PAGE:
Workers Compensation Law § 29 (5) is clear “[that] an employee must obtain the written approval of the employer or its workers’ compensation carrier prior to any settlement of a third-party action” (Matter of Bernthon v Utica Mut. Ins. Co., 279 AD2d 728, 728 [2001]; see Matter of Johnson v Buffalo & Erie County Private Indus. Council, 84 NY2d 13, 19 [1994]). However, an employee also has the option of seeking judicial approval of the settlement from the court in which the third-party action is pending within three months after the case has been settled (see Matter of Stiffen v CNA Ins. Cos., 282 AD2d 991, 992 [2001], lv denied 97 NY2d 612 [2002]). Where, as here, a petitioner has failed to do either, such petitioner is barred from receiving future workers’ compensation benefits unless he or she can demonstrate that (1) the delay in submitting the application was not the result of the petitioner’s fault or neglect, (2) the settlement is reasonable and (3) the carrier was not prejudiced by the delay (see id. at 992; Matter of Wilbur v Utica Mut. Co., 228 AD2d 928, 929 [1996]). A reviewing court should also consider the length of the delay as an additional relevant factor (see Matter of Rifenburgh v James, 297 AD2d 901, 902 [2002]; Dennison v Pinke, 211 AD2d 853, 854 [1995]).

Here, the nine-year delay between the execution of the settlement agreement and petitioner’s application for judicial approval thereof was inordinate. There is no dispute that, as early as November 1992, petitioner was fully aware of respondent’s intention to assert its right to impose a workers’ compensation lien and require written consent of any third-party settlement agreement. Respondent’s intention to avail itself of this statutory remedy was further emphasized by the 1994-1995 proceedings before the Workers’ Compensation Board and in respondent’s January 1995 correspondence denying petitioner’s request for retroactive consent. Unfortunately, even in light of these circumstances, petitioner did not seek judicial approval of the settlement agreement until 2002.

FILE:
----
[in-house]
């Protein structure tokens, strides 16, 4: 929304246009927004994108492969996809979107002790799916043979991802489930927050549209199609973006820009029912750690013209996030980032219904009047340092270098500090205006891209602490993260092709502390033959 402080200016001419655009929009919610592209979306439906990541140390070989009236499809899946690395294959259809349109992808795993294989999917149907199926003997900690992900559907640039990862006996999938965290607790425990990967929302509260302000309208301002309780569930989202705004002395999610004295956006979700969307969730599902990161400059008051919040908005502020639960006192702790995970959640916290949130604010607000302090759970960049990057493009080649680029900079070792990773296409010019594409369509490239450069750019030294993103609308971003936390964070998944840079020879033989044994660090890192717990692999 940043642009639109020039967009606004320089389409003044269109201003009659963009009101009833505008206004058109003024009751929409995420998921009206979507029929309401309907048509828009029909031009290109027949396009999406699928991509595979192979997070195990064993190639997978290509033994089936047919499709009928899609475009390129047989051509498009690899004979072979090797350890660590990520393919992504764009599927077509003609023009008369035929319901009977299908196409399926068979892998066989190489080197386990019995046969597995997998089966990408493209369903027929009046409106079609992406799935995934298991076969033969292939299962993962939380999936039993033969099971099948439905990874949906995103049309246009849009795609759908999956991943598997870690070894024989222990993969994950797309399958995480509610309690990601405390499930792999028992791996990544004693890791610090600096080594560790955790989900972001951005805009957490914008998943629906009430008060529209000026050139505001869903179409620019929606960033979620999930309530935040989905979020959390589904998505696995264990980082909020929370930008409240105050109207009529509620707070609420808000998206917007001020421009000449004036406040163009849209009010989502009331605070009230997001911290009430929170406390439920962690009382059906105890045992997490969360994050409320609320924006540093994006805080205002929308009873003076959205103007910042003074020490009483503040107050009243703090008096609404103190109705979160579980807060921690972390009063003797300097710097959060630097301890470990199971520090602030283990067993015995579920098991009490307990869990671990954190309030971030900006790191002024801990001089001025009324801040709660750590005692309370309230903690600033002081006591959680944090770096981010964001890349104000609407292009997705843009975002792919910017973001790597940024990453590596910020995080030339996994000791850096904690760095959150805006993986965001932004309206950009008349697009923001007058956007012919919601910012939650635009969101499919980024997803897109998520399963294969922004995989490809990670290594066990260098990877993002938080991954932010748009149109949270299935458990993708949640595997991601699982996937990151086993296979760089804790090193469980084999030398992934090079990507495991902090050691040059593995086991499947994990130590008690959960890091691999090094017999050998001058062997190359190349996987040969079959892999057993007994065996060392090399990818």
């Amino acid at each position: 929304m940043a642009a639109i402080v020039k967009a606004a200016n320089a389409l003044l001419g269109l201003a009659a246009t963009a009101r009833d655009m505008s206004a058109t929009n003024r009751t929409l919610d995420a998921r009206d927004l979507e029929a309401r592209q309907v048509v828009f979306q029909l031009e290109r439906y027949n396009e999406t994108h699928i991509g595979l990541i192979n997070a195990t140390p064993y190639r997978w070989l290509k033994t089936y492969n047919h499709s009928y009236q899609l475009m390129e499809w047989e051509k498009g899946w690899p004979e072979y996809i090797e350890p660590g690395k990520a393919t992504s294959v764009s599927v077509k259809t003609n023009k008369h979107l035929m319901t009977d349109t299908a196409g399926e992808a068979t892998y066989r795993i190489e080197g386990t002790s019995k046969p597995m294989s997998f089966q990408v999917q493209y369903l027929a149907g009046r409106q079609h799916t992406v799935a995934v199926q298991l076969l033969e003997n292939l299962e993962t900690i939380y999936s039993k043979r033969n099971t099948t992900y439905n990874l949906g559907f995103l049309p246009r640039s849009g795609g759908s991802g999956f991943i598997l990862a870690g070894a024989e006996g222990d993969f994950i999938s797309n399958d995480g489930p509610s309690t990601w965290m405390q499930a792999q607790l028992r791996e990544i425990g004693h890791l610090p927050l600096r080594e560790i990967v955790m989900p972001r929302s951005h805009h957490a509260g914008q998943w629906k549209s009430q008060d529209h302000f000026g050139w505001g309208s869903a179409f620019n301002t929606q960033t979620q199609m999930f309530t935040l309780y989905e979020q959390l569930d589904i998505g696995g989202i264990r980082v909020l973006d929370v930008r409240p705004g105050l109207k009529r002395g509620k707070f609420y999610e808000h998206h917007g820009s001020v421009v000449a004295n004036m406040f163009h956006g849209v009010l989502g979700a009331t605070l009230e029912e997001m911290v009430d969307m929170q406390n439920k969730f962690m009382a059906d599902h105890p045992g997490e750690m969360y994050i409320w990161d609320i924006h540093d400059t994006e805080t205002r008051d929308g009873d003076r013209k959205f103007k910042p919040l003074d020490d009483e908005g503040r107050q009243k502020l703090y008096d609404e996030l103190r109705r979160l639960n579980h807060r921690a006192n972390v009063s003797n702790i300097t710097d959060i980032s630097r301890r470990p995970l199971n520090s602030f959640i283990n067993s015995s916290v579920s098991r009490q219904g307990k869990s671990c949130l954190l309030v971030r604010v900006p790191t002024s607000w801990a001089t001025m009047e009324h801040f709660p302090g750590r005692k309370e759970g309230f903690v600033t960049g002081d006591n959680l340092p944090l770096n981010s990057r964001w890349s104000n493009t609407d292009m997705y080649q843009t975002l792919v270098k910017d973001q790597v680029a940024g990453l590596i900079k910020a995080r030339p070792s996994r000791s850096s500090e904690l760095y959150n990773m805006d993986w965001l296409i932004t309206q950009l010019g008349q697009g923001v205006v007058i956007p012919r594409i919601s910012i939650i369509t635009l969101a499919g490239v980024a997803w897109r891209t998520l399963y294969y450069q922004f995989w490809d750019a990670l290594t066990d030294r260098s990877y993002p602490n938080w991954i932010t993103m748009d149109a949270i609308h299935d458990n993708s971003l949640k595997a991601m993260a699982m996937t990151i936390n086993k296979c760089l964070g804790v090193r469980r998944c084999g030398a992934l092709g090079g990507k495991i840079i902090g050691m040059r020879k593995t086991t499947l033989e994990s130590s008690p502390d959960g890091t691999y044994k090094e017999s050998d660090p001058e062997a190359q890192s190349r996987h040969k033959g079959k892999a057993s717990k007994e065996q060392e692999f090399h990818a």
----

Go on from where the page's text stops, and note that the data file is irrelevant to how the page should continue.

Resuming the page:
Even assuming that the settlement was reasonable and respondent’s claim of prejudice not significant, in light of the above uncontroverted facts, we find unpersuasive petitioner’s attempts to characterize the delay as excusable. Under the circumstances, we must conclude that Supreme Court’s grant of petitioner’s application constituted an improvident exercise of discretion and reversal is required (see Scannell v Karlin, 252 AD2d 552 [1998], lv denied 93 NY2d 805 [1999]).

Cardona, P.J., Crew III, Peters and Rose, JJ., concur. Ordered that the order is reversed, on the law, without costs, and application denied.